More than 2 million service members have deployed since 9/11. Now is not the time to turn away from the emergency needs and longer term support of this community – both active duty and veterans – that we see daily at Operation Homefront. And, it might seem that fewer deployments and a corresponding drop in combat-related injuries would reduce the need for the types of services we provide.

kenneth-walker-operation-homefront

Wounded warrior Kenneth Walker said he heard about Operation Homefront when he only had $40 left in his pocket. He moved into our wounded warrior village and lived rent-free while he got back on his feet. He just settled into a new home with his wife and children.

Nothing could be further from the truth. In fact, the needs of those we serve are greater than ever.

In 2013, we provided more than $4 million in assistance for some of the most basic needs – food, rent and utilities. That was a 263% increase over the year before. (See our impact since inception on our About Us page). And while we typically support active duty military families dealing with the associated challenges of deployments and frequent relocations, our assistance numbers show an increasing percentage of the post 9/11 veteran population needing our help as well. In fact, last year, more than 80% of our emergency assistance grants were made to wounded, ill and injured.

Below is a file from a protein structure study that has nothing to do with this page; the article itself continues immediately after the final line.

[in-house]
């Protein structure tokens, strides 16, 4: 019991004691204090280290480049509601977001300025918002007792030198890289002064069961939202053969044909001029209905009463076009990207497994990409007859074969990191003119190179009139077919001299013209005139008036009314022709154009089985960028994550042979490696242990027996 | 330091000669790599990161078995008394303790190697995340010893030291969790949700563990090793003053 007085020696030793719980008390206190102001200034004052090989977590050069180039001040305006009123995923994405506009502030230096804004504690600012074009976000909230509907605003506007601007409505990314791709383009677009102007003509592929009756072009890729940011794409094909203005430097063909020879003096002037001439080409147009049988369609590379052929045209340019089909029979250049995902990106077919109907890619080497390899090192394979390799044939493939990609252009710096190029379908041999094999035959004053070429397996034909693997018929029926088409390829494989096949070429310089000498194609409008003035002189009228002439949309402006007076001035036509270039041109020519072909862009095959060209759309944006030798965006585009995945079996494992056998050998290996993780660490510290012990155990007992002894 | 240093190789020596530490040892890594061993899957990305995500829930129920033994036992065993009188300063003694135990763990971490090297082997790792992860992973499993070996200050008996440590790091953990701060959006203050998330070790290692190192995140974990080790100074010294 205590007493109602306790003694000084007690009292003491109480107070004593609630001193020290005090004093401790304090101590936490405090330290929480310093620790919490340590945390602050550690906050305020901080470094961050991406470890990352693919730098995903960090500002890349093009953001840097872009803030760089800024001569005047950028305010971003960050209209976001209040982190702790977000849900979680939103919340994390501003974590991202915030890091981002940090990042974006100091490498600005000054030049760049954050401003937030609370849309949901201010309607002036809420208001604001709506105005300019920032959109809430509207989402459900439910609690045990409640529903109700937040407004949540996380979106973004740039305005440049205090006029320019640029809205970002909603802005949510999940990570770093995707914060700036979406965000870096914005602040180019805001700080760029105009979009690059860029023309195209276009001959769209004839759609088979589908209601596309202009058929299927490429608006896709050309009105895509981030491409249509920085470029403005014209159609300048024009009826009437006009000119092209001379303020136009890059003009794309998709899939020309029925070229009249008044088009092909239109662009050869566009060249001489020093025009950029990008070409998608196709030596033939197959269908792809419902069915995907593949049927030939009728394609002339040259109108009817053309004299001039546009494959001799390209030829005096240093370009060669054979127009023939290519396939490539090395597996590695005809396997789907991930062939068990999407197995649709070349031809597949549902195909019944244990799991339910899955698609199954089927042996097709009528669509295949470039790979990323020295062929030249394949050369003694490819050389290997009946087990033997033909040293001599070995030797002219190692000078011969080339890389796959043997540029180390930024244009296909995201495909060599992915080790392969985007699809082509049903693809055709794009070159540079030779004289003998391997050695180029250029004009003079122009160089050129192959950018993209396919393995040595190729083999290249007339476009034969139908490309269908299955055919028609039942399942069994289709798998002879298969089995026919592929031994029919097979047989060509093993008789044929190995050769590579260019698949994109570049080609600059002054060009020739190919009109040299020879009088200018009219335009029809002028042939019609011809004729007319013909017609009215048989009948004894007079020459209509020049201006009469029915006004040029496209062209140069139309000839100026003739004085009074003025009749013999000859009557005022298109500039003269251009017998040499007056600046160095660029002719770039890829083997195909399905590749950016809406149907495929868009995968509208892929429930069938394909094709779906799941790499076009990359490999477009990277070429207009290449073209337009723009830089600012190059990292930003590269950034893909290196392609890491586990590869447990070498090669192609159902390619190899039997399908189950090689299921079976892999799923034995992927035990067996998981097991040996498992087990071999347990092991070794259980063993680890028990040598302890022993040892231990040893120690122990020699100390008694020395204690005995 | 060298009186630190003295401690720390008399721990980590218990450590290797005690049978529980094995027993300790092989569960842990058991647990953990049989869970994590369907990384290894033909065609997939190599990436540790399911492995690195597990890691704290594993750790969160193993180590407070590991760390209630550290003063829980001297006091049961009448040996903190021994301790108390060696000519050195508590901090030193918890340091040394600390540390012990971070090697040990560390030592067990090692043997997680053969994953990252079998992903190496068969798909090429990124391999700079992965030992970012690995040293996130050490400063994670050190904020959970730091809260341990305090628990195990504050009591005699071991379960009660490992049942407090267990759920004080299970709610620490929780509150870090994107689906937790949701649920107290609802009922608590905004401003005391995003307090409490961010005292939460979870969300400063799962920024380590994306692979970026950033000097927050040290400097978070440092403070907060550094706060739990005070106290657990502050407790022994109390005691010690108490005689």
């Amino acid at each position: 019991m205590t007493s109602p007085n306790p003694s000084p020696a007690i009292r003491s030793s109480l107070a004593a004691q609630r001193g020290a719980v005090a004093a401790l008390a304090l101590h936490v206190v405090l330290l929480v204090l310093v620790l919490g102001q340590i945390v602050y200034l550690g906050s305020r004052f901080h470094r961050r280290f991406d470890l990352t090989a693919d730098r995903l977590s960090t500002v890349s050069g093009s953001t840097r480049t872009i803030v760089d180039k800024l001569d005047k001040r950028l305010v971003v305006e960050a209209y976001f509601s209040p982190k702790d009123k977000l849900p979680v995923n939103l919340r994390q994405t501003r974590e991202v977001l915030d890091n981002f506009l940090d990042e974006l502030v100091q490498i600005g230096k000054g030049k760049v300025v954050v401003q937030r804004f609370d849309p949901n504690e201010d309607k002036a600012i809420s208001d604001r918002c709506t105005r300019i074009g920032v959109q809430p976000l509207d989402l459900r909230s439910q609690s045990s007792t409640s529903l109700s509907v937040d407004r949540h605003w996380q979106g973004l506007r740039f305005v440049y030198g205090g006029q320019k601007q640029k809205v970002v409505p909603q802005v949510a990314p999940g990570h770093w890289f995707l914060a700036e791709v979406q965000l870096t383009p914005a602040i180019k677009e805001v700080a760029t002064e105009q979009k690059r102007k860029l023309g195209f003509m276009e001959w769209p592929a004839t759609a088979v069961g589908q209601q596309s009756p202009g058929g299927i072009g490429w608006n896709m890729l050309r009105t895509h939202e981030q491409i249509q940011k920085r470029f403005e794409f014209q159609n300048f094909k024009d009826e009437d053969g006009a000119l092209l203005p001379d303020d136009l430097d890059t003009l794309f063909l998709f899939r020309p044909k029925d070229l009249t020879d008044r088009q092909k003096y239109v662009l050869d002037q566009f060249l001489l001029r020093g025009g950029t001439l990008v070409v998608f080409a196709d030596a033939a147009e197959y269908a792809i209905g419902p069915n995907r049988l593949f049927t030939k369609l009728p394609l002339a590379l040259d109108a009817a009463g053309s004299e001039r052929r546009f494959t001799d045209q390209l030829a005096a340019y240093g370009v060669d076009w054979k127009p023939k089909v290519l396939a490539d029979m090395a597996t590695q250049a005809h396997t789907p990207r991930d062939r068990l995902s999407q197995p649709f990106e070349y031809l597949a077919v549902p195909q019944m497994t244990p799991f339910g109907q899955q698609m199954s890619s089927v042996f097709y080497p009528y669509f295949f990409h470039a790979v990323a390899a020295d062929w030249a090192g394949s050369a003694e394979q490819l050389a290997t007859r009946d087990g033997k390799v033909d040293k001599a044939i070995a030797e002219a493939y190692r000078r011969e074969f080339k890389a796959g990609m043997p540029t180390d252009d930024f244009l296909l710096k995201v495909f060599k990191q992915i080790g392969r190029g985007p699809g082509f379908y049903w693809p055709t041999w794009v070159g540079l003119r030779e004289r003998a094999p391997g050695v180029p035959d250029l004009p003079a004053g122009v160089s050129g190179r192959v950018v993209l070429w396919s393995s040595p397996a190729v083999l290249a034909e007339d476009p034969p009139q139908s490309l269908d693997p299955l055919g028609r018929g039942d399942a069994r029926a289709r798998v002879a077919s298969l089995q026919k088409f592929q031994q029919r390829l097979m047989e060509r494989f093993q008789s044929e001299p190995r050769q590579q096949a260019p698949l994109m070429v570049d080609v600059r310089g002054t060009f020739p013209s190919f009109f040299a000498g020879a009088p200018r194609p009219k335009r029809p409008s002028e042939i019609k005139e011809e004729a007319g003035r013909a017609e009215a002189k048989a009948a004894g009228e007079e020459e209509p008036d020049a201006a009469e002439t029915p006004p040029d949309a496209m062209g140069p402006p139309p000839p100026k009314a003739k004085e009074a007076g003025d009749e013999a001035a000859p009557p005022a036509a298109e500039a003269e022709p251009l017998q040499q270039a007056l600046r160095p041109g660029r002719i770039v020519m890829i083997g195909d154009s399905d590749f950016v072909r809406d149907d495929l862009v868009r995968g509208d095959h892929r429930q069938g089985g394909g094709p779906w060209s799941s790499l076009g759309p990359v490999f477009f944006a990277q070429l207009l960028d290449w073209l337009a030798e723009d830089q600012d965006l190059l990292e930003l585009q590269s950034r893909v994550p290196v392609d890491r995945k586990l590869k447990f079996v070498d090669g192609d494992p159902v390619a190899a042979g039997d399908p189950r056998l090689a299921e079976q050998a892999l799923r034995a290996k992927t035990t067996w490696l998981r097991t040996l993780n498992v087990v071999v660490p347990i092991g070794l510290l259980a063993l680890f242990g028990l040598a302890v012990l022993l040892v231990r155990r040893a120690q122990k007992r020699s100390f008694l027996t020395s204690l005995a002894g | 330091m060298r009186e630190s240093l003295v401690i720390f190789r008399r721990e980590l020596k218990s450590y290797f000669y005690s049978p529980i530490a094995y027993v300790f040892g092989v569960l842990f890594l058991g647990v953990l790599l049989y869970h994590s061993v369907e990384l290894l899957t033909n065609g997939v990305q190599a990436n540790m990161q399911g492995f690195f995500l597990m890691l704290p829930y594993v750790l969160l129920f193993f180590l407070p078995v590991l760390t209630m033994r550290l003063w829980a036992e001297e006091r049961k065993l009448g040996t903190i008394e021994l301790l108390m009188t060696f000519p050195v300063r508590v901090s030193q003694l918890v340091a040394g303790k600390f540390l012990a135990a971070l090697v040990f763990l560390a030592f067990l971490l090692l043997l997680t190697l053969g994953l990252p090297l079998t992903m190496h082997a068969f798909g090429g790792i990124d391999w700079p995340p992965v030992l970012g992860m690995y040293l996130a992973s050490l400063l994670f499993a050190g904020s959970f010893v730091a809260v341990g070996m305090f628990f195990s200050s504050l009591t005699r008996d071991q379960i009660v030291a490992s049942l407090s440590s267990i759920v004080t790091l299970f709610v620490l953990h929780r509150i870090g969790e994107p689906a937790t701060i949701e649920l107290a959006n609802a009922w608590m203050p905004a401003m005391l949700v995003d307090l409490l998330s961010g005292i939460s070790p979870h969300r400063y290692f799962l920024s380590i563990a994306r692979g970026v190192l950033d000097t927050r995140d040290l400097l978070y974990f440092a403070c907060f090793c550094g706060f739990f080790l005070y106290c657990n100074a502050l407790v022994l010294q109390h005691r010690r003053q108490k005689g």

But we need to do more. And we need to focus more on not only helping military families get through a crisis but helping them avoid one in the first place.  In 2014, we’re shifting our focus from intervention to transformation.

Anywhere from half a million to a million service members could leave the military over the next five years. We know that the mix of programs and services we offer will continue to evolve with that growing population. And we’ve anticipated and planned for this shift.

For example, in 2012, thanks to generous bank partners JPMorgan Chase & Co., Wells Fargo and Bank of America, we began our Homes on the Homefront program, providing mortgage-free homes to qualifying veterans and military families, of any era. In the first full year of the program, last year, we placed 188 families in homes, helping them save more than $41 million in mortgage payments over an average 30-year loan. Home ownership – an essential part of the American Dream – is something our nation’s veterans and their families have earned through their service, affording a transformative generational impact for decades to come.

Jim Knotts

Jim Knotts
President and CEO
Operation Homefront

We also work closely through collaborations with other nonprofits focused on improving the lives of our military families. We know that many crisis situations may be preventable through better financial education. So just a few weeks ago, we entered into a partnership with the Better Business Bureau’s Military Line, working together to extend resources to the mutual client families we serve with financial planning and budgeting resources.

As we look ahead through the balance of this year and beyond, we know that the nonprofits who support the military and veteran communities will confront similar significant issues as those faced by our government leaders. The nonprofits who endure will be those who seize the opportunity to adapt to the evolving needs of our military families and veterans. Those who succeed will do so by transforming lives, measuring the results and being agile enough to adapt as needs change.